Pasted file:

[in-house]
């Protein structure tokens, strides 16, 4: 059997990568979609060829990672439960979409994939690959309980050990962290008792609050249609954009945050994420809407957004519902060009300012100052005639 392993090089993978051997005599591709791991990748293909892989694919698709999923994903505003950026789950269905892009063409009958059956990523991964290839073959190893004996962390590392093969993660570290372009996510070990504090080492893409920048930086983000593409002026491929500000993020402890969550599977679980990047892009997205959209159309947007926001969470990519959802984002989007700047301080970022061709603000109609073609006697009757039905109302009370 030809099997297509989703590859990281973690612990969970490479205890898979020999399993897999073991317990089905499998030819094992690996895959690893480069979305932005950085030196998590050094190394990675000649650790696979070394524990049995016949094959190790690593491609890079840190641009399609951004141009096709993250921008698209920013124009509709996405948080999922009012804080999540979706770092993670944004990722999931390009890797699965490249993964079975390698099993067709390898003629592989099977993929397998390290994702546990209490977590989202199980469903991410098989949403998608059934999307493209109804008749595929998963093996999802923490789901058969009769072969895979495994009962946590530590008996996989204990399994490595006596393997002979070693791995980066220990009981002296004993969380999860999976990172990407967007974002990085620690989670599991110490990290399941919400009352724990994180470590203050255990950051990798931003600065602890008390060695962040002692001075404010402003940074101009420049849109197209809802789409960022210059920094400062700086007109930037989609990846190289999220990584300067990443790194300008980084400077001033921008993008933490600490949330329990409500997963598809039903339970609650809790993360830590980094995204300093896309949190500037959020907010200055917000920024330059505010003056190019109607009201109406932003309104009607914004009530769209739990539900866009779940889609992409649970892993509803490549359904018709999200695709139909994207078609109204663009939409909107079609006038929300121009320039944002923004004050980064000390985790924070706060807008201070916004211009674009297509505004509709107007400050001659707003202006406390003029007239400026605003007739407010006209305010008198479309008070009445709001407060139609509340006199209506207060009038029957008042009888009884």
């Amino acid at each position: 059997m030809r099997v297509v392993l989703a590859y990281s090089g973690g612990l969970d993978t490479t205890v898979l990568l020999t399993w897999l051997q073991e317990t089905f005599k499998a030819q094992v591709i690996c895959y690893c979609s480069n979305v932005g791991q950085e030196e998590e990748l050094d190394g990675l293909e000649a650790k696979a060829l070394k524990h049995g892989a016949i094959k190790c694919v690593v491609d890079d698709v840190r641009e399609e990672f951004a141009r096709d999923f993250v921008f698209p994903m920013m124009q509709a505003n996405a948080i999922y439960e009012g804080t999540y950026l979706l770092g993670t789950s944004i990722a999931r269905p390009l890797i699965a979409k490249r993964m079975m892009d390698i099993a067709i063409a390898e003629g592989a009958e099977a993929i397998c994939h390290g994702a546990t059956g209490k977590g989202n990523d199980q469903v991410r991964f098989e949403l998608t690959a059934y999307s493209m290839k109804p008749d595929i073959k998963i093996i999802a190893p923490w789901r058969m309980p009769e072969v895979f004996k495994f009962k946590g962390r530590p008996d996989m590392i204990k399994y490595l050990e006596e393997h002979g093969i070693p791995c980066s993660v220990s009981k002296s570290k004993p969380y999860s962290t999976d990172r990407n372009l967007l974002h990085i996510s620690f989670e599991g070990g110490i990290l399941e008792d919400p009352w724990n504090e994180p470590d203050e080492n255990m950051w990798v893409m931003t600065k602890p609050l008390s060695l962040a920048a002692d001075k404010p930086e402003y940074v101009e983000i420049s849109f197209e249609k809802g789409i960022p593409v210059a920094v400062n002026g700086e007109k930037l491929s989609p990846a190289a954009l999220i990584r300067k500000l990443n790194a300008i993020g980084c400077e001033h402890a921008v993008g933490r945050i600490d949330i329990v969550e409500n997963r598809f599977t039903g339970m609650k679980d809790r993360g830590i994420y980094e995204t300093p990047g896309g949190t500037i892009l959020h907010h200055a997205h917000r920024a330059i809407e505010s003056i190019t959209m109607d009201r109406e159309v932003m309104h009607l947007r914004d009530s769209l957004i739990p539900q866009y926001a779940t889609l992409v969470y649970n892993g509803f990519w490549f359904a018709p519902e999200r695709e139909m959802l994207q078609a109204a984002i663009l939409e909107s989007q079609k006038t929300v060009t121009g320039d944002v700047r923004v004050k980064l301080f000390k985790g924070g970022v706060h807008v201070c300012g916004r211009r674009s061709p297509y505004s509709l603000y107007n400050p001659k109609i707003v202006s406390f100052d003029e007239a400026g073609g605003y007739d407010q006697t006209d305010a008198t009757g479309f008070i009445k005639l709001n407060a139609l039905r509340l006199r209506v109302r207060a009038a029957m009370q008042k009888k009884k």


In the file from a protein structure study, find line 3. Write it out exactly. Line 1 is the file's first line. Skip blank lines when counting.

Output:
């Amino acid at each position: 059997m030809r099997v297509v392993l989703a590859y990281s090089g973690g612990l969970d993978t490479t205890v898979l990568l020999t399993w897999l051997q073991e317990t089905f005599k499998a030819q094992v591709i690996c895959y690893c979609s480069n979305v932005g791991q950085e030196e998590e990748l050094d190394g990675l293909e000649a650790k696979a060829l070394k524990h049995g892989a016949i094959k190790c694919v690593v491609d890079d698709v840190r641009e399609e990672f951004a141009r096709d999923f993250v921008f698209p994903m920013m124009q509709a505003n996405a948080i999922y439960e009012g804080t999540y950026l979706l770092g993670t789950s944004i990722a999931r269905p390009l890797i699965a979409k490249r993964m079975m892009d390698i099993a067709i063409a390898e003629g592989a009958e099977a993929i397998c994939h390290g994702a546990t059956g209490k977590g989202n990523d199980q469903v991410r991964f098989e949403l998608t690959a059934y999307s493209m290839k109804p008749d595929i073959k998963i093996i999802a190893p923490w789901r058969m309980p009769e072969v895979f004996k495994f009962k946590g962390r530590p008996d996989m590392i204990k399994y490595l050990e006596e393997h002979g093969i070693p791995c980066s993660v220990s009981k002296s570290k004993p969380y999860s962290t999976d990172r990407n372009l967007l974002h990085i996510s620690f989670e599991g070990g110490i990290l399941e008792d919400p009352w724990n504090e994180p470590d203050e080492n255990m950051w990798v893409m931003t600065k602890p609050l008390s060695l962040a920048a002692d001075k404010p930086e402003y940074v101009e983000i420049s849109f197209e249609k809802g789409i960022p593409v210059a920094v400062n002026g700086e007109k930037l491929s989609p990846a190289a954009l999220i990584r300067k500000l990443n790194a300008i993020g980084c400077e001033h402890a921008v993008g933490r945050i600490d949330i329990v969550e409500n997963r598809f599977t039903g339970m609650k679980d809790r993360g830590i994420y980094e995204t300093p990047g896309g949190t500037i892009l959020h907010h200055a997205h917000r920024a330059i809407e505010s003056i190019t959209m109607d009201r109406e159309v932003m309104h009607l947007r914004d009530s769209l957004i739990p539900q866009y926001a779940t889609l992409v969470y649970n892993g509803f990519w490549f359904a018709p519902e999200r695709e139909m959802l994207q078609a109204a984002i663009l939409e909107s989007q079609k006038t929300v060009t121009g320039d944002v700047r923004v004050k980064l301080f000390k985790g924070g970022v706060h807008v201070c300012g916004r211009r674009s061709p297509y505004s509709l603000y107007n400050p001659k109609i707003v202006s406390f100052d003029e007239a400026g073609g605003y007739d407010q006697t006209d305010a008198t009757g479309f008070i009445k005639l709001n407060a139609l039905r509340l006199r209506v109302r207060a009038a029957m009370q008042k009888k009884k």